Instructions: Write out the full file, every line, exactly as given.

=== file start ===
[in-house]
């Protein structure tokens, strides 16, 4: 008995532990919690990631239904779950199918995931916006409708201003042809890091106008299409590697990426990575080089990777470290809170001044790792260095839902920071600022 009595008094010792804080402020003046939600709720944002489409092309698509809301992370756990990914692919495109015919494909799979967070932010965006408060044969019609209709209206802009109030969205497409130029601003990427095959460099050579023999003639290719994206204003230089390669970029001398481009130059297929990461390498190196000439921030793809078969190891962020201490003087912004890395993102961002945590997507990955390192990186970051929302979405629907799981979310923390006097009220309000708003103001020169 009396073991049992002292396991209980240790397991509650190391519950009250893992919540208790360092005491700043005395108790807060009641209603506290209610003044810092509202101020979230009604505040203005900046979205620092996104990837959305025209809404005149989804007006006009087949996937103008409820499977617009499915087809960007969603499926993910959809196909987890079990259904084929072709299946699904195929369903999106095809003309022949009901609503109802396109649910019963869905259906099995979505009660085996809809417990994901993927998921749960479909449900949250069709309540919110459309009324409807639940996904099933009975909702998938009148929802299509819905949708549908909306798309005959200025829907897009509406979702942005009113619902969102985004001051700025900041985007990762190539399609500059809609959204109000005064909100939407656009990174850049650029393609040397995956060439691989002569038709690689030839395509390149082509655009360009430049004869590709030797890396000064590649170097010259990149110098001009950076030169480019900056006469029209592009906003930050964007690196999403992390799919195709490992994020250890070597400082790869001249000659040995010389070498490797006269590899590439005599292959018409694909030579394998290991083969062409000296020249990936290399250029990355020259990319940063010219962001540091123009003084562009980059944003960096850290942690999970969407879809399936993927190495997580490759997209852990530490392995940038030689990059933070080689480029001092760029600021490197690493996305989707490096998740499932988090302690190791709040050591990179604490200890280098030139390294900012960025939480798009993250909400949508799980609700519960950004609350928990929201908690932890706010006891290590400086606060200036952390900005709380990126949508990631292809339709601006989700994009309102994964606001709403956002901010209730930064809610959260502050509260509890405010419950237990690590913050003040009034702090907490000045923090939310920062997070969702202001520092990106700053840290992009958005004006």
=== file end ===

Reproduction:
[in-house]
């Protein structure tokens, strides 16, 4: 008995532990919690990631239904779950199918995931916006409708201003042809890091106008299409590697990426990575080089990777470290809170001044790792260095839902920071600022 009595008094010792804080402020003046939600709720944002489409092309698509809301992370756990990914692919495109015919494909799979967070932010965006408060044969019609209709209206802009109030969205497409130029601003990427095959460099050579023999003639290719994206204003230089390669970029001398481009130059297929990461390498190196000439921030793809078969190891962020201490003087912004890395993102961002945590997507990955390192990186970051929302979405629907799981979310923390006097009220309000708003103001020169 009396073991049992002292396991209980240790397991509650190391519950009250893992919540208790360092005491700043005395108790807060009641209603506290209610003044810092509202101020979230009604505040203005900046979205620092996104990837959305025209809404005149989804007006006009087949996937103008409820499977617009499915087809960007969603499926993910959809196909987890079990259904084929072709299946699904195929369903999106095809003309022949009901609503109802396109649910019963869905259906099995979505009660085996809809417990994901993927998921749960479909449900949250069709309540919110459309009324409807639940996904099933009975909702998938009148929802299509819905949708549908909306798309005959200025829907897009509406979702942005009113619902969102985004001051700025900041985007990762190539399609500059809609959204109000005064909100939407656009990174850049650029393609040397995956060439691989002569038709690689030839395509390149082509655009360009430049004869590709030797890396000064590649170097010259990149110098001009950076030169480019900056006469029209592009906003930050964007690196999403992390799919195709490992994020250890070597400082790869001249000659040995010389070498490797006269590899590439005599292959018409694909030579394998290991083969062409000296020249990936290399250029990355020259990319940063010219962001540091123009003084562009980059944003960096850290942690999970969407879809399936993927190495997580490759997209852990530490392995940038030689990059933070080689480029001092760029600021490197690493996305989707490096998740499932988090302690190791709040050591990179604490200890280098030139390294900012960025939480798009993250909400949508799980609700519960950004609350928990929201908690932890706010006891290590400086606060200036952390900005709380990126949508990631292809339709601006989700994009309102994964606001709403956002901010209730930064809610959260502050509260509890405010419950237990690590913050003040009034702090907490000045923090939310920062997070969702202001520092990106700053840290992009958005004006």